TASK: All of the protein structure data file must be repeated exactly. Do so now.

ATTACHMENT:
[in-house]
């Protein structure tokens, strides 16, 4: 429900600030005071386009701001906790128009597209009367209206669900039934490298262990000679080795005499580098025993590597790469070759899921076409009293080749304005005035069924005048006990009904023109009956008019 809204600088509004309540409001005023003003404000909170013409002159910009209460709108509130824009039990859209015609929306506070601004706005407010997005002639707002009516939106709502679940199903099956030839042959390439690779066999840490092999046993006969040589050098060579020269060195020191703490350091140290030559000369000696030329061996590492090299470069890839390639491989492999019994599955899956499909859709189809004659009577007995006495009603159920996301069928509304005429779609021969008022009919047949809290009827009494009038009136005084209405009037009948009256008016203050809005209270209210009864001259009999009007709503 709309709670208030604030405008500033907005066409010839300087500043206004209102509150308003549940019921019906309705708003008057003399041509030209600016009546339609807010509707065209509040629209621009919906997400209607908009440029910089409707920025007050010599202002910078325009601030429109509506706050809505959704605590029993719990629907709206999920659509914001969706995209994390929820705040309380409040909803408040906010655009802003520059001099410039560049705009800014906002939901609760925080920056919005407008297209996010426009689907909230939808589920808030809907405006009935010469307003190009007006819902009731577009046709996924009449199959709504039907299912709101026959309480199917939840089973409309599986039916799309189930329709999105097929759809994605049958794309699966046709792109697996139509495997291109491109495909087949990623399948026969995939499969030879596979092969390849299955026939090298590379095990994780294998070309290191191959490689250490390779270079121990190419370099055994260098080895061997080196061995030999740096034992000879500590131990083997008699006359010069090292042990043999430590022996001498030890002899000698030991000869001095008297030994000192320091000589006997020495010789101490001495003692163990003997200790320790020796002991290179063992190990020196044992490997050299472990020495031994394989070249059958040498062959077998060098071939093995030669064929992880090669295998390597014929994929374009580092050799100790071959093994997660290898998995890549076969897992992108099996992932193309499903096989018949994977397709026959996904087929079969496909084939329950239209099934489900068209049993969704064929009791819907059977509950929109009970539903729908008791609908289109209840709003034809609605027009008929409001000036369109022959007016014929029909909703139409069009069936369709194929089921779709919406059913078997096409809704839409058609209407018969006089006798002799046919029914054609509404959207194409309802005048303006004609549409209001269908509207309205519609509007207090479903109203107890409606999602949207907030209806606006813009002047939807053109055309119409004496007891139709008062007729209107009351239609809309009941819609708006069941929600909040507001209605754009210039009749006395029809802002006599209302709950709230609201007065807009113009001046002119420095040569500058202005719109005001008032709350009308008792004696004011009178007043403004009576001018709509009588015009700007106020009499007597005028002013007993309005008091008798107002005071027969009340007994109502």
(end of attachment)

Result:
[in-house]
């Protein structure tokens, strides 16, 4: 429900600030005071386009701001906790128009597209009367209206669900039934490298262990000679080795005499580098025993590597790469070759899921076409009293080749304005005035069924005048006990009904023109009956008019 809204600088509004309540409001005023003003404000909170013409002159910009209460709108509130824009039990859209015609929306506070601004706005407010997005002639707002009516939106709502679940199903099956030839042959390439690779066999840490092999046993006969040589050098060579020269060195020191703490350091140290030559000369000696030329061996590492090299470069890839390639491989492999019994599955899956499909859709189809004659009577007995006495009603159920996301069928509304005429779609021969008022009919047949809290009827009494009038009136005084209405009037009948009256008016203050809005209270209210009864001259009999009007709503 709309709670208030604030405008500033907005066409010839300087500043206004209102509150308003549940019921019906309705708003008057003399041509030209600016009546339609807010509707065209509040629209621009919906997400209607908009440029910089409707920025007050010599202002910078325009601030429109509506706050809505959704605590029993719990629907709206999920659509914001969706995209994390929820705040309380409040909803408040906010655009802003520059001099410039560049705009800014906002939901609760925080920056919005407008297209996010426009689907909230939808589920808030809907405006009935010469307003190009007006819902009731577009046709996924009449199959709504039907299912709101026959309480199917939840089973409309599986039916799309189930329709999105097929759809994605049958794309699966046709792109697996139509495997291109491109495909087949990623399948026969995939499969030879596979092969390849299955026939090298590379095990994780294998070309290191191959490689250490390779270079121990190419370099055994260098080895061997080196061995030999740096034992000879500590131990083997008699006359010069090292042990043999430590022996001498030890002899000698030991000869001095008297030994000192320091000589006997020495010789101490001495003692163990003997200790320790020796002991290179063992190990020196044992490997050299472990020495031994394989070249059958040498062959077998060098071939093995030669064929992880090669295998390597014929994929374009580092050799100790071959093994997660290898998995890549076969897992992108099996992932193309499903096989018949994977397709026959996904087929079969496909084939329950239209099934489900068209049993969704064929009791819907059977509950929109009970539903729908008791609908289109209840709003034809609605027009008929409001000036369109022959007016014929029909909703139409069009069936369709194929089921779709919406059913078997096409809704839409058609209407018969006089006798002799046919029914054609509404959207194409309802005048303006004609549409209001269908509207309205519609509007207090479903109203107890409606999602949207907030209806606006813009002047939807053109055309119409004496007891139709008062007729209107009351239609809309009941819609708006069941929600909040507001209605754009210039009749006395029809802002006599209302709950709230609201007065807009113009001046002119420095040569500058202005719109005001008032709350009308008792004696004011009178007043403004009576001018709509009588015009700007106020009499007597005028002013007993309005008091008798107002005071027969009340007994109502």